In his books, UNC graduate/University of Georgia professor, Charles Hudson, stated that the Chisca were a “Yuchi” tribe. This is what anthropology students are taught today in the Southeast today, even though it is hogwash. There is no point arguing the point with them, because their education today is akin to the rote memory of a religious catechism.
Other anthropological texts tell us that “The Chisca were a tribe of Yuchi Native Americans living in eastern Tennessee and southwestern Virginia in the 16th century. They later merged with the Shawnee, and became extinct as a tribe during the 18th century.” I can’t figure out, where the “Shawnee” thing came from . . . other than one small band of refugees did join an Algonquin tribe on the Ohio River. It’s probably some professor’s speculation to make the rest of his or her bogus history of another tribe, work out.
In the same time period (2012) when occultists went into Wikipedia and removed all references to the Creek Indians from the histories of counties in Northern Georgia, they also altered the article on the Chisca to relocate them north of North Carolina and eastern Tennessee, since their actual location would conflict with the Cherokee’s new claim to have inhabited all of that region for 12,000 years. The Wikipedia article is now linguistically, geographically and historically all mixed up. It appears to have been written by an undergraduate student, who was parroting a professor’s simplified version of the past. It should not be used as a reference. Go to the primary sources!
The occultists also to make other bogus theories work. The Chisca were convenient, since they were assumed to be extinct. They placed the Chisca near Saltville, VA because an Indian village site was found there. They had De Soto crossing the North Carolina Mountains in the northwestern tip of North Carolina and the GREAT Native American town of Joara at the site of a single 18-inch-tall mound in Burke County, NC. So, the Chisca had to be north of Burke County.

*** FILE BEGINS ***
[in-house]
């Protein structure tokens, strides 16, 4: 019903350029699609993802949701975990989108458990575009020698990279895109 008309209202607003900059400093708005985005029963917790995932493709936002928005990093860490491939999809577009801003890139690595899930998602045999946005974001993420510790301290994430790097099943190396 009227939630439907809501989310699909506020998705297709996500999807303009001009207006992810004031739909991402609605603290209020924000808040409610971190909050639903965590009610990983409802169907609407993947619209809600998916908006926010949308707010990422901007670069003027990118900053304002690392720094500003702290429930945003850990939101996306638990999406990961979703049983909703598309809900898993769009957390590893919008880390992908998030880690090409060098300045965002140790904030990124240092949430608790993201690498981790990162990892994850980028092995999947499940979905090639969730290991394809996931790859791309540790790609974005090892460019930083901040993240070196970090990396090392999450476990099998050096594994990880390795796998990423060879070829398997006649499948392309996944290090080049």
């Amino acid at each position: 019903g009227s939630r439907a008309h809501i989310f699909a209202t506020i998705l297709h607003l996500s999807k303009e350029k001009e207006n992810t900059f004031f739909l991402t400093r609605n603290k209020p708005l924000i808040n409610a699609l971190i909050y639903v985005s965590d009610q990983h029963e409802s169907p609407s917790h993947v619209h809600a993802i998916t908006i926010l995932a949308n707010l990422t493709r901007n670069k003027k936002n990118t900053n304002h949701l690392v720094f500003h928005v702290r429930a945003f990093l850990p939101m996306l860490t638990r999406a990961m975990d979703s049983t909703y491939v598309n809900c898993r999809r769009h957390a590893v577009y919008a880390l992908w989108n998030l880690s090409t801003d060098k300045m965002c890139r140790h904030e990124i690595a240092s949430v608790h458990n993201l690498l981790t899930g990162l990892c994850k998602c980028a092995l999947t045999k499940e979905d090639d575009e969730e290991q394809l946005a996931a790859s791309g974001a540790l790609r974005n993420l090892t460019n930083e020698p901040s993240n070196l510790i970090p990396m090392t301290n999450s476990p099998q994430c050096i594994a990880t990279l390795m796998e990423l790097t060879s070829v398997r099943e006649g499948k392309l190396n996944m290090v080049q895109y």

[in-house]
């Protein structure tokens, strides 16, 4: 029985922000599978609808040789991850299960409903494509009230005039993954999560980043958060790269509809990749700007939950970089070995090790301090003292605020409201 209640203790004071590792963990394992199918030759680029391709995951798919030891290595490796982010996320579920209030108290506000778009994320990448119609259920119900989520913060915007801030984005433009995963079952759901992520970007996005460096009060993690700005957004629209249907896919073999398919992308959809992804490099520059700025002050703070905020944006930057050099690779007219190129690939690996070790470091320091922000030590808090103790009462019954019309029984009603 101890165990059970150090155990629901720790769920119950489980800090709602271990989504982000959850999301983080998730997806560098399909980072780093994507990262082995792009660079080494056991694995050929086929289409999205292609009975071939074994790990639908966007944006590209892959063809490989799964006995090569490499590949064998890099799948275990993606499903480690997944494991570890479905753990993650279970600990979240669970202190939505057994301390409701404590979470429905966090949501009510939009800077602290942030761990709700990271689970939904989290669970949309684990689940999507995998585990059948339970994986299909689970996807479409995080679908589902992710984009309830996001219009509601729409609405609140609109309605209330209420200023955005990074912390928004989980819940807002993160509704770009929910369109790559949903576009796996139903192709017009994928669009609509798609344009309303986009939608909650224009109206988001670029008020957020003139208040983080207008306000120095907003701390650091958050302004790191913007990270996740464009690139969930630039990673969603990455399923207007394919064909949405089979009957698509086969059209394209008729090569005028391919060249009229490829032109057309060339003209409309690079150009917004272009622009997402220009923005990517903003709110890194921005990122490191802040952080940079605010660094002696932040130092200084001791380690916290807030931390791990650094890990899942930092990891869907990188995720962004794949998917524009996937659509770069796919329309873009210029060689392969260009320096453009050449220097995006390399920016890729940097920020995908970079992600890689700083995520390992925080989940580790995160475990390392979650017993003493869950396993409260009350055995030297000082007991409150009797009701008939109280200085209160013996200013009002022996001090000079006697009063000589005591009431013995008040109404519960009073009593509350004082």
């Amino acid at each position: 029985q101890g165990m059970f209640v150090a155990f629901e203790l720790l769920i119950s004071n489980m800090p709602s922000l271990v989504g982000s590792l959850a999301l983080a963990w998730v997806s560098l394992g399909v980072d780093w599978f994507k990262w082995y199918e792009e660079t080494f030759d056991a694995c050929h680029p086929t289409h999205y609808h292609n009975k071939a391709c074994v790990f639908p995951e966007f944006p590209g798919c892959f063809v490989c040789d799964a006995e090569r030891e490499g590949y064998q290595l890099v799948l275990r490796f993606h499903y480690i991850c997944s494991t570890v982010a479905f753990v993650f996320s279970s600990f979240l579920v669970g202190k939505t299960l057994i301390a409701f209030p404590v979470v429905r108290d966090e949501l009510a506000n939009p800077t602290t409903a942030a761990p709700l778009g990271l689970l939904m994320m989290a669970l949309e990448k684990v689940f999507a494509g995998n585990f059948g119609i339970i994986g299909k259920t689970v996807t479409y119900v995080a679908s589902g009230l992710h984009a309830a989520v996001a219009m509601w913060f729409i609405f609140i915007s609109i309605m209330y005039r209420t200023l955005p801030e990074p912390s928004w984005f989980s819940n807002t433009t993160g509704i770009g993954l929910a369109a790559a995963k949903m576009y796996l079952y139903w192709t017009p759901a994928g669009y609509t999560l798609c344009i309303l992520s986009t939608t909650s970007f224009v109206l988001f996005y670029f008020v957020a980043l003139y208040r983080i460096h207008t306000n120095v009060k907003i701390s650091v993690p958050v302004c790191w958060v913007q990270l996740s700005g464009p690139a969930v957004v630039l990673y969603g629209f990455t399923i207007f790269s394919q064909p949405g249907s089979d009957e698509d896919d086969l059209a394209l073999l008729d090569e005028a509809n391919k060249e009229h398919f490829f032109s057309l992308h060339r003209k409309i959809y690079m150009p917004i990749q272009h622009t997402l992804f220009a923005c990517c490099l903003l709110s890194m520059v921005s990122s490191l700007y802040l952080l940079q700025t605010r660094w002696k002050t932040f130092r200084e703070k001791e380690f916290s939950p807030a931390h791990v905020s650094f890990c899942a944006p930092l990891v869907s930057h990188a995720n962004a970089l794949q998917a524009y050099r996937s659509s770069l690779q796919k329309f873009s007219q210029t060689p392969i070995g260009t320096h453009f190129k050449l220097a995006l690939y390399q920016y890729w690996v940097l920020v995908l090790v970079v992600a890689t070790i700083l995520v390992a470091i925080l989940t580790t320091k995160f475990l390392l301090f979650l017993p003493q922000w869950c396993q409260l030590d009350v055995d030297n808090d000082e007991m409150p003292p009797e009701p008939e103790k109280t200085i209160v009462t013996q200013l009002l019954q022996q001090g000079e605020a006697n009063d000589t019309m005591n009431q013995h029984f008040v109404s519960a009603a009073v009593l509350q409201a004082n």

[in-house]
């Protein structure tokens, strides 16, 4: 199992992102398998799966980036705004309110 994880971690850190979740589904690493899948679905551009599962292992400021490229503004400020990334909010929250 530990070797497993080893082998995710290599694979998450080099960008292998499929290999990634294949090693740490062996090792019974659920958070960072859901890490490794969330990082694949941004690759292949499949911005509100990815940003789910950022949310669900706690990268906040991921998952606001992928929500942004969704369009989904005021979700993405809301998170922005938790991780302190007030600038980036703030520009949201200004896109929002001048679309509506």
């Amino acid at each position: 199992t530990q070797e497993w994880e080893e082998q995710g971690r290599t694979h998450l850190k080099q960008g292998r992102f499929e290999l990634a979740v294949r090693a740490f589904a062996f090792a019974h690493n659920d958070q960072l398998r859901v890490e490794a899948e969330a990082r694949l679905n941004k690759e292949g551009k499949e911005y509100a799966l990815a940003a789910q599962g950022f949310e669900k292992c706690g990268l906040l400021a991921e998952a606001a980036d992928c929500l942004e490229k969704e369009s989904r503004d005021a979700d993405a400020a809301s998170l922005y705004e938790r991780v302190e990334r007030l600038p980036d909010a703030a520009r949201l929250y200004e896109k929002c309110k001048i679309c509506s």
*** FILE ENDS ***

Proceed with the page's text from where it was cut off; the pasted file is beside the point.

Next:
The Chisca lived in houses excavated into the sides of hills and mountains, not in planned, Mesoamerican style towns with central plazas. Tennessee archaeologists have found the identification of Chisca village sites to be very difficult, because over the past five centuries earth has slid down hills and mountains to cover the Chisca houses at their bases. However, the anonymous skulkers in Wikipedia didn’t know that. Historical and architectural facts mean little when one is trying to protect New Age religious beliefs!
I checked the Saltville town site. It has proto-Creek houses in a typical Itsate Creek town plan. The archaeological site appears to be a Tamahiti town. They were a branch of the Itsate Creeks from SE Georgia, who returned to Georgia, when the Creek-Cherokee War broke out in 1716.
Now, the real history of the Chisca
Well . . . Chisca is also the name of a warlike Panoan-speaking tribe in Peru and the western edge of Brazil, which in the past dressed in an identical manner to the warlike Chisca in Tennessee. The word, Chisca, means “bird” in Panoan. There is no doubt that they were the same people. As you will learn below, the Cherokee word for their Bird Clan is in phonetic English, chisqua.
The Chisca were one of several Panoan tribes from which bands of people immigrated northward into eastern North America. The art of the Swift Creek Culture (200 AD-1000 AD) in Georgia is absolutely identical to the art and contemporary pottery of the Panoan-speaking Conibo Tribe of Peru. In fact, to this day, Swift Creek pottery motifs can be found on Conibo clothing, being manufactured in South American textile mills today.